EUROPOL: Malicious Uses and Abuses of Artificial Intelligence

The emergence of new technologies is shaping the world in an increasing range of sectors. Though there are many ways to define these technologies and their varying functions, it is possible to sum them up briefly. Artificial intelligence, (AI) in particular, is ubiquitous in its applications and holds great promise to address a number of complex global challenges. By capitalizing on the unprecedented quantities of data, AI has shown potential from navigation and content recommendations to detecting cancer more accurately than human radiologists.

AI is a subfield of computer science (with many cross relationships to other disciplines) dedicated to the theory and development of computer systems that can perform tasks normally requiring human intelligence, such as visual perception, speech recognition, translation between languages, decision-making, and problem-solving. Machine learning (ML), itself a subfield of AI, consists of algorithms that use statistical techniques to give computer systems the ability to “learn” from data — that is to say, to progressively improve performance on a specific task. Compared to other computer software, ML algorithms do not require explicit instructions from humans but rather extract patterns and learn implicit rules from a considerable number of examples.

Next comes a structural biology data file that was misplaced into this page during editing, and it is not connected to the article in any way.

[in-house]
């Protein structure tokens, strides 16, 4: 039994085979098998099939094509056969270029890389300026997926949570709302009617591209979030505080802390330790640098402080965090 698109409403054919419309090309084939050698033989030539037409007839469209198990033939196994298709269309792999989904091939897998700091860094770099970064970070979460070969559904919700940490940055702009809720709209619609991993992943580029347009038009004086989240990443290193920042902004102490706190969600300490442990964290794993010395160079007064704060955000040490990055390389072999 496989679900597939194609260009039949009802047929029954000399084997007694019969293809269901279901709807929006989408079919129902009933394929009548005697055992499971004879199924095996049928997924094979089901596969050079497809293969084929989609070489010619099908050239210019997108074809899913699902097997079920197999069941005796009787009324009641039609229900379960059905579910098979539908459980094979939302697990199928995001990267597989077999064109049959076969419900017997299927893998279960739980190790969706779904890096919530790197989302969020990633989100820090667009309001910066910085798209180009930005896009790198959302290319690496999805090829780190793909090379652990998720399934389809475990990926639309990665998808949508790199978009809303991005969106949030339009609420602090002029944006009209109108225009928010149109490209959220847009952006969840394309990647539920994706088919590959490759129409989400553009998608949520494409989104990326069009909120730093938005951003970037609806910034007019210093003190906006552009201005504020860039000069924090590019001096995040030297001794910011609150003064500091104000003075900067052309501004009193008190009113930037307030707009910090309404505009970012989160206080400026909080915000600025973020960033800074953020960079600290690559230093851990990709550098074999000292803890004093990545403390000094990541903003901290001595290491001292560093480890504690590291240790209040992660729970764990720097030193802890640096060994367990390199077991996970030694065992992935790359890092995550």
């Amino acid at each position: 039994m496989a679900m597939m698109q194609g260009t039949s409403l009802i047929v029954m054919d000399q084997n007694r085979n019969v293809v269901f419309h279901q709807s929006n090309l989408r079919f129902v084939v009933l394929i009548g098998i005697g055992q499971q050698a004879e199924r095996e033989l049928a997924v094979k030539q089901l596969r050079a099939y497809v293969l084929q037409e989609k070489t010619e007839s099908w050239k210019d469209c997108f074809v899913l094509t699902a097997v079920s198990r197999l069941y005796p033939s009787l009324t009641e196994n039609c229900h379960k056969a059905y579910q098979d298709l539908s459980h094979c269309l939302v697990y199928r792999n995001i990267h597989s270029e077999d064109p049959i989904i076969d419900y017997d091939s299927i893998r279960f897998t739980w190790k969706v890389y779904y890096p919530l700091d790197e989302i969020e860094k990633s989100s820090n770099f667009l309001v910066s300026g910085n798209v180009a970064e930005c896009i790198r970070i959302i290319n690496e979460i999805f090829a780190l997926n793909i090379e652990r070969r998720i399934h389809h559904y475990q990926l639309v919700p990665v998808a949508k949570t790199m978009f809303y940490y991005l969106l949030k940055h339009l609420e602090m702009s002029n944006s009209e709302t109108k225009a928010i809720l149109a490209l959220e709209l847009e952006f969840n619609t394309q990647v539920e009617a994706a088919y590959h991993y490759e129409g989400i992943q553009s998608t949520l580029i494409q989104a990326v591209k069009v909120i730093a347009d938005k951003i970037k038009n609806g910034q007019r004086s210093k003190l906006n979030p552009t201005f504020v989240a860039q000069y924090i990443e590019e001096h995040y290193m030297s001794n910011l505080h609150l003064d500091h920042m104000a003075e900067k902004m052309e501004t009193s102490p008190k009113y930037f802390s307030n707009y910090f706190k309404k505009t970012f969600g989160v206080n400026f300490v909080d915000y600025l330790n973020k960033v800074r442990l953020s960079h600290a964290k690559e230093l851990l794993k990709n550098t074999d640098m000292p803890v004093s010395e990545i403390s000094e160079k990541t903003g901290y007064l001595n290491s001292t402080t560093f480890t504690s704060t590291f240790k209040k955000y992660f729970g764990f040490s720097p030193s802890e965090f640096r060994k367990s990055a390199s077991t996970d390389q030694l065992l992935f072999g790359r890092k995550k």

While AI and ML algorithms can bring enormous benefits to society, these technologies can also enable a range of digital, physical, and political threats. Just as the World Wide Web brought a plethora of new types of crime to the fore and facilitated a range of more non- traditional ones, AI stands poised to do the same.4, 5 In the continuous shift from analogue to digital, the potential for the malicious use of new technologies is also exposed.

Hence, while this report looks at the present state of both AI and ML technologies, it also seeks to predict the possible ways that criminals will exploit these technologies in the future — a task that though seemingly daunting, is paramount for the cybersecurity industry and law enforcement to undertake in the never-ending challenge to always stay one step ahead of criminals.


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By Vincenzo Ciancaglini, Craig Gibson, and David Sancho

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